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Those "inspirational" quotes

Hayley Charlesworth by Hayley Charlesworth Additional Needs

Hayley Charlesworth

Hayley Charlesworth

Hi I’m Hayley I’m 36 years old and I live in Northamptonshire with my two daughters, husband Andy and my little boy Harry who has quadriplegic cere...

These sanctimonious, rose-tinted and insensitive posts that I often see popping up on the internet really drive me mad.

These messages that we are meant to believe and the lessons about our new existence that we are meant to swallow.

Before Harry I was Hayley from Northampton, loved music, enjoyed art and was moving into a career in Marketing.

Now I am Hayley * drum roll*.. Mum of severely disabled boy Harry and his two sisters (what’s their names again?).

You see, this is what happens ..we become defined.. never to be just Hayley again. And do you know what doesn’t help.. the messages that we see bandied about the media.

Telling someone who has a disabled child that what they are doing makes them a saint is well meaning.

However, for a mum who is struggling to find their new place in the world comments like this can make a person feel more isolated, defined and un-relatable in the realms of the normal families.

Also it’s that ridiculous ideology that we’re quite often subjected to that “Only special people are tasked with looking after special needs children, the people who can handle it”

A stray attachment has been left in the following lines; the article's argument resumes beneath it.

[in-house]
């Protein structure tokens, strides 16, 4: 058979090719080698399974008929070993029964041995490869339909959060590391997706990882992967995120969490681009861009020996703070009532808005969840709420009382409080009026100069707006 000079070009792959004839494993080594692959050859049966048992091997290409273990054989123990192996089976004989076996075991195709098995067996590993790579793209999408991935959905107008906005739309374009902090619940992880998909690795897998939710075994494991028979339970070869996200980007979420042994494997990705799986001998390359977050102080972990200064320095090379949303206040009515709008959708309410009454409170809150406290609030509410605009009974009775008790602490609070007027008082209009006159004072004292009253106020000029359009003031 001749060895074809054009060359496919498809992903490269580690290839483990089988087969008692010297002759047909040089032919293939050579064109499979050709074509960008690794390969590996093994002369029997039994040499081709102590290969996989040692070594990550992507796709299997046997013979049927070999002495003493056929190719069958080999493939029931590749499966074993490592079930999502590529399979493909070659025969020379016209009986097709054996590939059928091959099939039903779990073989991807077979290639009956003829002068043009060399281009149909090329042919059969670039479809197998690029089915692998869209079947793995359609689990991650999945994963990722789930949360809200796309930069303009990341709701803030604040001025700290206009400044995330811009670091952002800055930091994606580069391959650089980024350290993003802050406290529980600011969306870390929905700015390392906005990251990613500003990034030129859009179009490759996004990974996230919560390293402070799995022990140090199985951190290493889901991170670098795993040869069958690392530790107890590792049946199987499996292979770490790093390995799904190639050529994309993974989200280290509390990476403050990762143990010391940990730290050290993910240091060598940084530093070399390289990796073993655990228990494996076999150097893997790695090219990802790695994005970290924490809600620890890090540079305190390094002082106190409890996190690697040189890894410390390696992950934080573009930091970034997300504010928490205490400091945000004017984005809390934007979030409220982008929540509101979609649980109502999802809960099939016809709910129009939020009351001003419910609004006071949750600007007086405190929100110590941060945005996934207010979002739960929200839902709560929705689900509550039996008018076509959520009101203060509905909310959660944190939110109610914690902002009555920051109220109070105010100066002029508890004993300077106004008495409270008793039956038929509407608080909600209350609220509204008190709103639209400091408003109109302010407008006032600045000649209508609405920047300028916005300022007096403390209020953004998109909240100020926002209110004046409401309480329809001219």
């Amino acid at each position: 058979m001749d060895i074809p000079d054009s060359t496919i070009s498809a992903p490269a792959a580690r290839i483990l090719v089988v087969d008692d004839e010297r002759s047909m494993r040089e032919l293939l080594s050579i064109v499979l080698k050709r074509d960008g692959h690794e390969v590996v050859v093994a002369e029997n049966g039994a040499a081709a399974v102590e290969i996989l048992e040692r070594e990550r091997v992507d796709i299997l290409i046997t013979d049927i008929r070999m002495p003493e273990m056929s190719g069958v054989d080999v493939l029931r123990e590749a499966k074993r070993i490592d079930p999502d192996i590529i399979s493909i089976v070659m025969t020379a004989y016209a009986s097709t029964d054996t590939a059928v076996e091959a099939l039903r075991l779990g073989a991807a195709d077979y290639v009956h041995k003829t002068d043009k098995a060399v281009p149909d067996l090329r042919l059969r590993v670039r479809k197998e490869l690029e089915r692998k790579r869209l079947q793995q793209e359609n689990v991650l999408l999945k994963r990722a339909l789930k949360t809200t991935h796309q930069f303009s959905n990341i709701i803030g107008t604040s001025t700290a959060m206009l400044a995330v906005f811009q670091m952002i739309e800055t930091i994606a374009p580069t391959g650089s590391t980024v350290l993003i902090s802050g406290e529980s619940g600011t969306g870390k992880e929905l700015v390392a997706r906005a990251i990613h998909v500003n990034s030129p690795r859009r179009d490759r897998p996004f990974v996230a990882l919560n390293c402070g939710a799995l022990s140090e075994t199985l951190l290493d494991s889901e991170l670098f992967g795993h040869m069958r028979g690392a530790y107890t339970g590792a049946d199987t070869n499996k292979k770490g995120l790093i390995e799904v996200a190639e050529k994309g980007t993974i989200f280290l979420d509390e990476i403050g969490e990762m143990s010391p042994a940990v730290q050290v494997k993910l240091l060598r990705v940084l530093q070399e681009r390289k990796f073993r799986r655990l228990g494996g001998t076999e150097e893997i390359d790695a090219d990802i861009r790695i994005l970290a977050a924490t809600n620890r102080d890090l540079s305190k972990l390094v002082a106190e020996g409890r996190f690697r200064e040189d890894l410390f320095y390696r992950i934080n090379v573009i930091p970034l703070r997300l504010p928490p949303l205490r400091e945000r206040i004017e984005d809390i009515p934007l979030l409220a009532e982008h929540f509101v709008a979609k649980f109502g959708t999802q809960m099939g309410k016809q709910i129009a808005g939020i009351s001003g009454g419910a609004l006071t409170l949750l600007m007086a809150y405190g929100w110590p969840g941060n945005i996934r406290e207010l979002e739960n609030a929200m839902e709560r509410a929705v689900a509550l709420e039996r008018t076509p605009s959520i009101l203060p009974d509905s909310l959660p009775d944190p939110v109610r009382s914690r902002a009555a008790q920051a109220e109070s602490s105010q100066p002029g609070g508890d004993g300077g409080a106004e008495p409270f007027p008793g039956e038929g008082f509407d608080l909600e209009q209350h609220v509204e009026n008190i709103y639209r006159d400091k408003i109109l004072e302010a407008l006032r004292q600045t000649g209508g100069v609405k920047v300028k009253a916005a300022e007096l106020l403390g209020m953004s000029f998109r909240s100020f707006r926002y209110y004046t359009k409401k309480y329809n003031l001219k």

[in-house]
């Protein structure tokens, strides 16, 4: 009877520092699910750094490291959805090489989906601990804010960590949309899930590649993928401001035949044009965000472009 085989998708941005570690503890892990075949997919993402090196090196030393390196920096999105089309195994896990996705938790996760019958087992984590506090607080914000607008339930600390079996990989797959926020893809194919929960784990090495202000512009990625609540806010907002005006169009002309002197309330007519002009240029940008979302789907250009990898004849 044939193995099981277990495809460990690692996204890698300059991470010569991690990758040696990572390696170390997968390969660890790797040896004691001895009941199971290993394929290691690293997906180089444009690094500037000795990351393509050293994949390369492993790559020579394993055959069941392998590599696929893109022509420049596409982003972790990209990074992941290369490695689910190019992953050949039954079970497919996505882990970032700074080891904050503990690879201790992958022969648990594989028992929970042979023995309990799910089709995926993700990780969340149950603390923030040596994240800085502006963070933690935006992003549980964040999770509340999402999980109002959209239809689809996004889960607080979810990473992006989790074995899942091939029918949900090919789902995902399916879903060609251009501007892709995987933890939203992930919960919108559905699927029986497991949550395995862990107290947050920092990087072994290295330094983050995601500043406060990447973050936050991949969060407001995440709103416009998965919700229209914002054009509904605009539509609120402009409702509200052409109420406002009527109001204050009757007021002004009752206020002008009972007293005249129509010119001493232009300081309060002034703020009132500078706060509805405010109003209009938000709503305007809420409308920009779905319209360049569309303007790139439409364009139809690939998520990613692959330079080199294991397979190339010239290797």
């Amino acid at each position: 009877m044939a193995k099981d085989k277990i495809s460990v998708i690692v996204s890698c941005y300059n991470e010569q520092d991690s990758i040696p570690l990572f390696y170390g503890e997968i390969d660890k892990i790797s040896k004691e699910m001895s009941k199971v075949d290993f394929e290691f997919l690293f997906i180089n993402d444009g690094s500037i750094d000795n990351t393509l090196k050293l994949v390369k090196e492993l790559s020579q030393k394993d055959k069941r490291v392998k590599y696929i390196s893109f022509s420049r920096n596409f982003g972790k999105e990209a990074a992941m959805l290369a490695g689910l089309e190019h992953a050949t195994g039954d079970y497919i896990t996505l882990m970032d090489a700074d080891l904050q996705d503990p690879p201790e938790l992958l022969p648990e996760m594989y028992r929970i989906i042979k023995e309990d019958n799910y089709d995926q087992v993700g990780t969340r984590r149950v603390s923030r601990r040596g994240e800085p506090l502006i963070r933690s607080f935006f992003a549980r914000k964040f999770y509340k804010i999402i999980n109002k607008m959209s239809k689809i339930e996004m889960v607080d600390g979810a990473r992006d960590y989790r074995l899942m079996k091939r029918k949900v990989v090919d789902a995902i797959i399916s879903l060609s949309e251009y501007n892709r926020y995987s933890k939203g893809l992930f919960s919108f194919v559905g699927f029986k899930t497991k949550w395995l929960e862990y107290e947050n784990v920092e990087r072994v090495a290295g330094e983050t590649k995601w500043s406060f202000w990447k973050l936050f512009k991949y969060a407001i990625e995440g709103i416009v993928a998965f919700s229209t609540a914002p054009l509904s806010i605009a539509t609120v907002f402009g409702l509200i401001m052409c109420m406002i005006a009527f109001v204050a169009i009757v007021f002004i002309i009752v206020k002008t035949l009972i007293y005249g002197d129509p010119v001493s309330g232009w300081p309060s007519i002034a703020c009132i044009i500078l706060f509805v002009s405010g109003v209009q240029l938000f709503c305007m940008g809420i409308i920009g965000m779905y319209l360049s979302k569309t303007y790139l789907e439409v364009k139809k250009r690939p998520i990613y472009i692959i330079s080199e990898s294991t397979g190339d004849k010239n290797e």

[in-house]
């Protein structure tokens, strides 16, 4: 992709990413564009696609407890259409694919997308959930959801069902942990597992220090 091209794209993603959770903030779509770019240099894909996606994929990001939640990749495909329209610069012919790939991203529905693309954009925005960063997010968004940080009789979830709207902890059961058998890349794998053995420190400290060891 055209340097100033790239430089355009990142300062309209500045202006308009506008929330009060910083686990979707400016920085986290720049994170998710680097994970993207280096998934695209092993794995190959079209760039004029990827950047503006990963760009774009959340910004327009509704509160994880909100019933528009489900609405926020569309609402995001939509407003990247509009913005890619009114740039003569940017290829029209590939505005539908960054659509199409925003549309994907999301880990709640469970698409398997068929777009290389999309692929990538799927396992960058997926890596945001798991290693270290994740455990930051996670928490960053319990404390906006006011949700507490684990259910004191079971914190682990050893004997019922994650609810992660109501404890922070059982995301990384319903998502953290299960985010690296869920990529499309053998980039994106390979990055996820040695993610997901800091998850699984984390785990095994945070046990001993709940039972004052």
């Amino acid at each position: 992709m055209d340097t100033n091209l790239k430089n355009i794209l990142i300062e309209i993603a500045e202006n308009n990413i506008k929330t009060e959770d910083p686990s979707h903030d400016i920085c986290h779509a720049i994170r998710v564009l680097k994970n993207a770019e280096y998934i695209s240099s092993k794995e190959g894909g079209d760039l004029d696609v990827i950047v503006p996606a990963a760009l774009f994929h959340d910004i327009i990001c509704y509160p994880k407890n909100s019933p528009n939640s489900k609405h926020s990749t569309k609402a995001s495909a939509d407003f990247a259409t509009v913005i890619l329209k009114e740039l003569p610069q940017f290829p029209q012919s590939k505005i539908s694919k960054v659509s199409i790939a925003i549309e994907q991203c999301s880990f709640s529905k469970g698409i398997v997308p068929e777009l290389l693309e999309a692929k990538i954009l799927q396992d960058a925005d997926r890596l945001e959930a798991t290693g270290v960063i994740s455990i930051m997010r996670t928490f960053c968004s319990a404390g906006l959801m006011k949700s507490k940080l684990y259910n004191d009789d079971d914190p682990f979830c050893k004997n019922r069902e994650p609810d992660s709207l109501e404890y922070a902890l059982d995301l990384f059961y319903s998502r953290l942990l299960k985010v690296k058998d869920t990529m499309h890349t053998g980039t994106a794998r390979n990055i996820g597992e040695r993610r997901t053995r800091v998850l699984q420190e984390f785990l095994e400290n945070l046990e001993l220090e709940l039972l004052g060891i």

Like what the hell? Talk about ways to make a person feel inadequate and guilty when they don’t want to or can’t handle it.

Guess what stupid “inspirational quotes” we are quite often not stronger, we are not more resilient more able to find joy in the smaller things and not made of stone like your twee statements suggest.

You see we know you mean well but your posts are damaging to many… we are just people trying to cope the best way we can, we just want to operate on the same level as everyone else, no pedestals needed!

We do not need praise for looking after our child, we have not been given any other choice.

So please quit it with the insensitive, trite, blanket statements about how parents of special needs children should feel or behave.

We do not need them.

We are all different, and I think it’s important to look for the individual when you talk to anyone no matter what their circumstances – no one wants to be defined by what’s happened to them, especially when they have so much more to share and to make life about.

Encourage the person to allow themselves time; time to themselves, time to rest and time to reflect.

It’s ok to not be ok, its ok to need help and to ask for it and its ok to have a whole host of feelings that nobody would dare write on a sugar coated post it note.

Motherhood is hard full of so many rules and opinions but who really owns the guide book? My advice is look after you and you will be far more able to tackle what’s coming and just be you.. with a child with special needs.

You’ve got this!


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